Christian Student Wins $150K in Lawsuit Against Coercive School Meditation Program
In a recent legal victory, a federal judge awarded $150,000 in damages and legal fees to Mariyah Green, a Christian and former student at Bogan High School in Chicago. Green filed a lawsuit against Chicago Public Schools, alleging that she was coerced into participating in a meditation program that she deemed to be a “thinly veiled Hinduistic religious program.”
U.S. District Judge Matthew Kennelly ruled in favor of Green, stating that she felt compelled to engage in “Hinduistic rituals” during the Quiet Time meditation program at her high school, despite her Christian beliefs. According to Green’s attorney, John Mauck, the program required students to make obeisance to Hindu deities, an act incompatible with Green’s Christian faith.
Green, who transferred to Bogan High School for its basketball program, believed that participation in the meditation program was necessary for her grades and feared academic consequences if she did not participate. The program, intended to reduce stress in students’ lives, was developed by the David Lynch Foundation and involved an initiation ceremony called “Puja,” an expression of gratitude to the practice’s deceased founders.
The lawsuit alleged that instructors chanted Sanskrit words during Puja without explaining their meaning, recognizing the power of Hindu deities and inviting them to channel their powers. Green claimed that the program took place during school hours, and when she discovered its religious nature, she informed other students and teachers.
In response to the judge’s decision, a spokesperson for Chicago Public Schools stated that the meditation program had been discontinued in 2020. The district maintained that Quiet Time did not violate any student’s constitutional rights and characterized the judge’s decision as a voluntary resolution between the parties.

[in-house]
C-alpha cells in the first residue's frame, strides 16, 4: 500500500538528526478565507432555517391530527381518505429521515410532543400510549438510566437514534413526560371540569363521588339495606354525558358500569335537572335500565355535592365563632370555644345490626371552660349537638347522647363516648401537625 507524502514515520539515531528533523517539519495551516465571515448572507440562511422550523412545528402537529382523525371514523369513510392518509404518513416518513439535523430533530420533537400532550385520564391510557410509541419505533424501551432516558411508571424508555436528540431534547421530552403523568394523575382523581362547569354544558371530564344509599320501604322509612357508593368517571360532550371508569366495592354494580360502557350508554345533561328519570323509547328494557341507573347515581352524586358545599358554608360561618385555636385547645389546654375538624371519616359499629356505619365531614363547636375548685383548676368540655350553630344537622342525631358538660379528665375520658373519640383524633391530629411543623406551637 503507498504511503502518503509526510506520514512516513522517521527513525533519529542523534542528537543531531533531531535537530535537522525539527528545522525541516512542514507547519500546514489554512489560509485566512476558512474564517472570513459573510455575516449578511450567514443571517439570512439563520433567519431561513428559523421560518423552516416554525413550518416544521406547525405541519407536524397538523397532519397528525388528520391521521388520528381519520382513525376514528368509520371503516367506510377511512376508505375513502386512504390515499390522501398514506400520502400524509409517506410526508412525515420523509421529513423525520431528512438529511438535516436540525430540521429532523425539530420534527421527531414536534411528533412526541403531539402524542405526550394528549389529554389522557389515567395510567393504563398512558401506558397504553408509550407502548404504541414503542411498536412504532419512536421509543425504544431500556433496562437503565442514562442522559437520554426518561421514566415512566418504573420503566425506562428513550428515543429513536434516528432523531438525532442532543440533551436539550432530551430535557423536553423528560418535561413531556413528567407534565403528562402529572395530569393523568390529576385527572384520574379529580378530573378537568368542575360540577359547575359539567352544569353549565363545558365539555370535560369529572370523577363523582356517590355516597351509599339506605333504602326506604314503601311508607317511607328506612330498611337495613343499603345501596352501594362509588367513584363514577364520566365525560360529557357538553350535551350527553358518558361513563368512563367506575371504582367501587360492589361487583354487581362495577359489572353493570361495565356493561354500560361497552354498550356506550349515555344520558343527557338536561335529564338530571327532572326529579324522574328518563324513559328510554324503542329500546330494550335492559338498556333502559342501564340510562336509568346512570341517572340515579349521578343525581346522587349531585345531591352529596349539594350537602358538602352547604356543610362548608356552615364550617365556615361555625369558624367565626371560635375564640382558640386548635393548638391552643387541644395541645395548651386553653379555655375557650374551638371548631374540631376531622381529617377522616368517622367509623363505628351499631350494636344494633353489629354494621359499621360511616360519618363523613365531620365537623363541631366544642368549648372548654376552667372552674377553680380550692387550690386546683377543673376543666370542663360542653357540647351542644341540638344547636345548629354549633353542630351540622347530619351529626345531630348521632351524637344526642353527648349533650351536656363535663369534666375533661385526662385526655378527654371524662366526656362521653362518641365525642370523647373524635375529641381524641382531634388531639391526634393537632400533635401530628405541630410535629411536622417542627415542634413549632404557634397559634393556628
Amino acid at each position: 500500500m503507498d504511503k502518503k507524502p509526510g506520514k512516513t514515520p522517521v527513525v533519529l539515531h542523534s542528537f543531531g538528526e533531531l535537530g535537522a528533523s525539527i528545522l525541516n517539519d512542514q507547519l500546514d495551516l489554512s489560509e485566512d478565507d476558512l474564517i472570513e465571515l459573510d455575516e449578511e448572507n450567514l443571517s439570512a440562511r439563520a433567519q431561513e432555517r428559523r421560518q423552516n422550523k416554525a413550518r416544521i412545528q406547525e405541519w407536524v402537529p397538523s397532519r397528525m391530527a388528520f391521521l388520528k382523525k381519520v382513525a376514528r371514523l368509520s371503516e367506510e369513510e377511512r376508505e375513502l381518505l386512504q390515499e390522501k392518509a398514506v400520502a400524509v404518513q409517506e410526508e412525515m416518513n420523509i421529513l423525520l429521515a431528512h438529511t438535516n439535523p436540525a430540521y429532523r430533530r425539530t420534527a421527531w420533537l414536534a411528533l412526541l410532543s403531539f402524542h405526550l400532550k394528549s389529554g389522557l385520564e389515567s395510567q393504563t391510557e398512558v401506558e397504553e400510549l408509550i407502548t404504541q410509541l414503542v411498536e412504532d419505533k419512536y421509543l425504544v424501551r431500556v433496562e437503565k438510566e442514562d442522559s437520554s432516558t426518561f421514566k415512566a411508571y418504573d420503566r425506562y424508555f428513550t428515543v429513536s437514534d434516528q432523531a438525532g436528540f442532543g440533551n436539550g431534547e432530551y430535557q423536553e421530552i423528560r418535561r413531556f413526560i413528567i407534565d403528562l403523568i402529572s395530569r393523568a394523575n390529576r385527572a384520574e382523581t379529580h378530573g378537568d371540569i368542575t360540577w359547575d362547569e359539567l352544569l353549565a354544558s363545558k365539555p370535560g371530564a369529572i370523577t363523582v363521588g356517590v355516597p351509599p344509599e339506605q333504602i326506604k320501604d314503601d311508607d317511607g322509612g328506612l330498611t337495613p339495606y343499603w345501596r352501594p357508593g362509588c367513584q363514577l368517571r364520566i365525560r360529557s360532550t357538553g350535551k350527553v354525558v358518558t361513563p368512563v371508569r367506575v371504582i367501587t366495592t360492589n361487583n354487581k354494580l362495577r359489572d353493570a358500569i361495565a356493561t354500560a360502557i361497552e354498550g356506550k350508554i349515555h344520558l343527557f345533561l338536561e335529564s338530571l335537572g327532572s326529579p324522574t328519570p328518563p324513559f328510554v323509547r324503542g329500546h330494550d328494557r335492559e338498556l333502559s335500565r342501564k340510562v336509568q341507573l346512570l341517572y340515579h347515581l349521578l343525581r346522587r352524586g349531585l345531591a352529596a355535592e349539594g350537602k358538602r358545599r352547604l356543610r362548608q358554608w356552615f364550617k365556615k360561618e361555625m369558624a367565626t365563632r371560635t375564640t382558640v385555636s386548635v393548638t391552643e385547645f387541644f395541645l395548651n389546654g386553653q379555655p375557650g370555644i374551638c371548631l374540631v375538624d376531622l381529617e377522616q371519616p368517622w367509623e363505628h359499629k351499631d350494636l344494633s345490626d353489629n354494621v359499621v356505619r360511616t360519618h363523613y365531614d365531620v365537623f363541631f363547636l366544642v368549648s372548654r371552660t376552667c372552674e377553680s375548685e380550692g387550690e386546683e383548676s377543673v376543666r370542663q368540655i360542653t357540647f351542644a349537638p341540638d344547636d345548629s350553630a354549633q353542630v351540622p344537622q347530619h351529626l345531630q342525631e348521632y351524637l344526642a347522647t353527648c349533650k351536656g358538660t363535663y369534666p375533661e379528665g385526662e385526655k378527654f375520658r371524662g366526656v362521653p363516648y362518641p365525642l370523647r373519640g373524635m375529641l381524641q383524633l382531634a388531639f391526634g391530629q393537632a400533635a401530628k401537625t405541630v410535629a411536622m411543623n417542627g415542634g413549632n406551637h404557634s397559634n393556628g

The Chicago Board of Education and the David Lynch Foundation were both named in the lawsuit. The district is responsible for paying $75,000, with an equal amount attributed to the foundation. The foundation, which did not immediately respond to requests for comment, claimed on its website that the meditation program aimed to reduce stress and improve graduation rates.
Green’s allegations included the claim that she felt alone and angry when her concerns were dismissed, and she was allegedly not given the option to opt out of the program. Mauck, her attorney, characterized the meditation program as an egregious abuse of Mariyah’s religious rights and expressed gratitude to the court for recognizing the constitutional issues at stake.
In essence, this case underscores the importance of respecting students’ religious beliefs in educational programs and the potential legal consequences when those rights are violated. The judge’s ruling serves as a recognition of the critical constitutional issues involved in this matter.